On warm summer days, you might come across Donald L. Walters in period dress wearing a tri-cornered hat as he leads visitors on the Historic Lancaster Walking Tour.
Walters taught education administration at Temple University for 36 years before retiring in 2002. When he interviewed at Temple, the school was looking for someone who could teach school business administration, research design and statistics.
“I couldn’t have written my job description any better,” he says. “That’s what I wanted to do.”
Following his retirement, he and his late wife, Nina, lived in South Carolina for three years. After her passing, he moved to Willow Valley Communities in 2005.
In addition to his role on the Historic Lancaster Walking Tour, where he also is a board member, Walters serves as a tour guide at Wheatland, Rock Ford and Boehm’s Chapel.
Age and hometown: 82, from Kokomo, Indiana.
Family: Son, Mark; wife, Nina, is deceased.
Education: Bachelor’s and master’s degrees from Indiana University; doctorate in education from the University of Miami, Florida.
Why I became a professor: I always thought the best job was to be a student. In about sixth or seventh grade, I went to a summer school program at the Indiana University. One guy asked me what I’d like to be. I said I’d like to be a professor.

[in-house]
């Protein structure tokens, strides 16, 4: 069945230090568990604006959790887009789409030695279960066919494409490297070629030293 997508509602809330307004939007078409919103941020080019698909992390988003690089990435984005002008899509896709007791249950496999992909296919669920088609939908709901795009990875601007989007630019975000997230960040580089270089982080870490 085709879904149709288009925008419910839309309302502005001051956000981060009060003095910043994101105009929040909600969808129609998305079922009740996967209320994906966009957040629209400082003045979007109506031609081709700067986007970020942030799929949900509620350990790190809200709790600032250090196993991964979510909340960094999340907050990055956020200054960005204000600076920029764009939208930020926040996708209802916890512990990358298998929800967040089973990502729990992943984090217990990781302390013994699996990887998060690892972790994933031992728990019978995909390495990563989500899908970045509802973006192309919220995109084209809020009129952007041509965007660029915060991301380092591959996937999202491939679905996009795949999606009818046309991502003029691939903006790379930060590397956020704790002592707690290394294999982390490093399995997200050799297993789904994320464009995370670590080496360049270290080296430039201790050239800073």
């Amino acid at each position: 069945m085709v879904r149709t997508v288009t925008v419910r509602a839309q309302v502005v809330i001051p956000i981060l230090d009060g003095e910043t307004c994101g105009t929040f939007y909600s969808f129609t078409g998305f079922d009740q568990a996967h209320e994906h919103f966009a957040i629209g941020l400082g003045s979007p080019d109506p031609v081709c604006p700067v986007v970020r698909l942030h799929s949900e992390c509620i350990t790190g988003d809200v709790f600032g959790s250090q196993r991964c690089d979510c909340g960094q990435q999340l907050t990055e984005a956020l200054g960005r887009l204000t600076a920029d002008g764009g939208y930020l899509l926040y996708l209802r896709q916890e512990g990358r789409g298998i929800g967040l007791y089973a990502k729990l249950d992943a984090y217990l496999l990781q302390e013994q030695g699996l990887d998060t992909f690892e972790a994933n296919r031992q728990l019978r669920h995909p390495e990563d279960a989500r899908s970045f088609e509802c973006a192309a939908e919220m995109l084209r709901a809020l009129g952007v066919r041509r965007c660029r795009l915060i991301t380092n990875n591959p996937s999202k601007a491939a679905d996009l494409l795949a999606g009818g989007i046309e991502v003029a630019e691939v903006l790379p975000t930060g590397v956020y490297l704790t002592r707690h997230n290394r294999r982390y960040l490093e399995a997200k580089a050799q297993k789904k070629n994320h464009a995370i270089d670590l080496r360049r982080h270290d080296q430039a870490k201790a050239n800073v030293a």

You taught education classes, yet have lectured on history. How did that occur? History has always been my hobby.
Favorite historic sites: I enjoyed Philadelphia because of all the history, and that’s one of the things that attracted me to Lancaster. But Virginia is full of historic sites. So many of the presidents were born there or lived there.
What my library looks like: It has a lot of books about history, many of which are related to presidents, particularly (James) Buchanan. I have at least one book for each of the different presidents.
The last book I read: I started “American Emperor.” It’s about Aaron Burr — what a rascal he was. I’m re-reading “James Buchanan and the American Empire.” It’s about his diplomatic experience before he became president.
Why Buchanan was not the worst U.S. president: He certainly had problems, but I don’t see how anybody can put him below John Tyler, Franklin Pierce, Andrew Johnson, Millard Fillmore, even Warren Harding.